A Gripen might be able to maintain a hair above M1 in level flight without turning while at its ideal SC altitude after accelerating with afterburners... but in the real world that just isn't useful. Certainly it isn't a case where the Gripen NG will be getting anywhere appreciably faster while saving fuel.

    http://saab.com/air/gripen-fighter-s...n/the-fighter/

  9. #99
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    Quote Originally Posted by lfd View Post
    Yes, and one of the main benefits of the Gripen is being able to afford more flight hours for training and being able to field more planes with better availability for the same amount of financial and human resources. So T/W is hardly relevant apart from a systemic evaluation of the results of choice of craft type in the total war scenarios.

    And BTW, even with added weight (remains to be seen) it still does supercruise, which can make it reach targets faster with more fuel to hover where it needs to be.
    "Supercruise"..... yes, the most abused new claim in fighter marketing. The Gripen Demo was able to fly above the speed of sound without afterburners. The final (production representative) E/F development airframe 39-10 has yet to fly, then Saab can assess how long, with what loads, the Gripen E/F can "super cruise". P.S. what is the IAS difference between an aircraft cruising at mach .9 and mach 1.1 at 30,000 feet?

    Edit- I don't mean the last part to be a "test", you don't have to answer. Just look it up and you'll see what I'm driving at.
    Last edited by FBW; 3rd February 2016 at 00:39.

  10. #100
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    @ Hopsalot "What possible utility is a max weight comparison?" Well, more utility then an empty comparison which you always like to give out. A good calculation would be 50% fuel and 3 air to air, where Gripen lands on 10,6ton and F-35 at 17900 with 3 aim-120. At this weight f-35s engine is luckily 25% stronger but still has 35% less wing area for lift and turn and still has at least 2-3 times the air-resistance (weapons included) so it most likely need it, to compensate lift/drag with the engine and very much so in anything above speed of sound and while lift of and landings.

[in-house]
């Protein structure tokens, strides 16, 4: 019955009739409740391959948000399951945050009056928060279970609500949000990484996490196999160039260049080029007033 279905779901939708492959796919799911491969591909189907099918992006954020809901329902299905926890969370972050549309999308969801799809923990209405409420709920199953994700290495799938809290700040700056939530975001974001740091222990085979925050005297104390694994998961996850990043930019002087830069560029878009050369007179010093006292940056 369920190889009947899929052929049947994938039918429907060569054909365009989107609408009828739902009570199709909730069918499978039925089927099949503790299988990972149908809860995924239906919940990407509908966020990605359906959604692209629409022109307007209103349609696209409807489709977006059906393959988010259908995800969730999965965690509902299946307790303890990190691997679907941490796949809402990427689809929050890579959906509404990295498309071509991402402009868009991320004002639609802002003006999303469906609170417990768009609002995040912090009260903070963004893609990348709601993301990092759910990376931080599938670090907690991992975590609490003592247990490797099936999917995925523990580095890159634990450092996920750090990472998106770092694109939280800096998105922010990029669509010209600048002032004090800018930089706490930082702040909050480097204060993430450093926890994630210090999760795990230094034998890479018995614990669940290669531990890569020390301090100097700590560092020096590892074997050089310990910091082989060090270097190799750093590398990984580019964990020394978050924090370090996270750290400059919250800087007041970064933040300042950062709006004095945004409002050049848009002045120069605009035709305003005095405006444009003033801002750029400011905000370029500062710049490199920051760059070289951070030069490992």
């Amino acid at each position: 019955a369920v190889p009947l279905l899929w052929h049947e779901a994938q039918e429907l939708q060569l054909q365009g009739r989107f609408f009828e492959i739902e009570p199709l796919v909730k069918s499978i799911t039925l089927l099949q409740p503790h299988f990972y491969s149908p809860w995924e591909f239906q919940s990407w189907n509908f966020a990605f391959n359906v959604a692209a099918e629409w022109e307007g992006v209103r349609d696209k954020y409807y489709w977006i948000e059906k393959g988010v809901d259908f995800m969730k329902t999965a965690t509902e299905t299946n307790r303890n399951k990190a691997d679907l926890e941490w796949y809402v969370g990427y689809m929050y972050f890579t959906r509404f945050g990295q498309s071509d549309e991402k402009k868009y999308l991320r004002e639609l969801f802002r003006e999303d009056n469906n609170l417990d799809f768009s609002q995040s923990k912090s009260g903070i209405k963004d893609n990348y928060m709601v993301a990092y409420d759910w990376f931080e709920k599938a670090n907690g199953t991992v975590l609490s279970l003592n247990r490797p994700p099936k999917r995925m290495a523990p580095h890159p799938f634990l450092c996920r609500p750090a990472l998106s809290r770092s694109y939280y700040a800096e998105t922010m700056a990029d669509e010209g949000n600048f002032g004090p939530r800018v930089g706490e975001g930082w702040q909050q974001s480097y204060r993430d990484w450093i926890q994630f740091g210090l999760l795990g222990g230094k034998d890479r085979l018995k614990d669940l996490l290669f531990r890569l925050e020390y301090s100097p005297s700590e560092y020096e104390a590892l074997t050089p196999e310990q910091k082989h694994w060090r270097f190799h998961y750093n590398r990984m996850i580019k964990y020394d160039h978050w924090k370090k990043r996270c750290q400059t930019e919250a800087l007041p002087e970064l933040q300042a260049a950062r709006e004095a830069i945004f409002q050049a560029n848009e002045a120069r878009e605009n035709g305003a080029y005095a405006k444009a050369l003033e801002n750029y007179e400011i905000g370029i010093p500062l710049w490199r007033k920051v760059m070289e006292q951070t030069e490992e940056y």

"Supercruise at M1.1 isn't tactically useful" well that is...not right at all. Low super-cruise is much more usable then high speed super-cruise since the fuel requirements at high super-cruise is terrible, a few minutes of super cruise is what you get at super-cruises @ high supersonic (f-22) 10 minutes at 1,8 then fuel is gone. Super-cruise has been done by Gripen demo at mach 1,25 and at that speed it would be able to travel for quite some time (35-55min on internal depending on load). Maybe to travel back for reload without turning on the afterburner (ir protection) or going for a faster assault. Super-cruise at mach 1.1 is in fact useful in many ways and one of them is to fire missiles above the sound barrier saving up to 50% range.

    Supersonic travel is expensive. It's expensive because the parasitic drag increases exponentially. Building and aircraft any bigger then Gripen will require one more engine to super-cruise. And having one more engine increase air resistance with bigger air intakes bigger fuel tanks and bigger body which all increase air resistance. It all increases fuel draw which result in a non useful high super-cruise. That said ! Except for a faster travel, super-cruise in low region speeds still has the above mentioned advantages.

    Last but not least, i would like to you guys to wait a few more months and you will have Gripen E flying.

  11. #101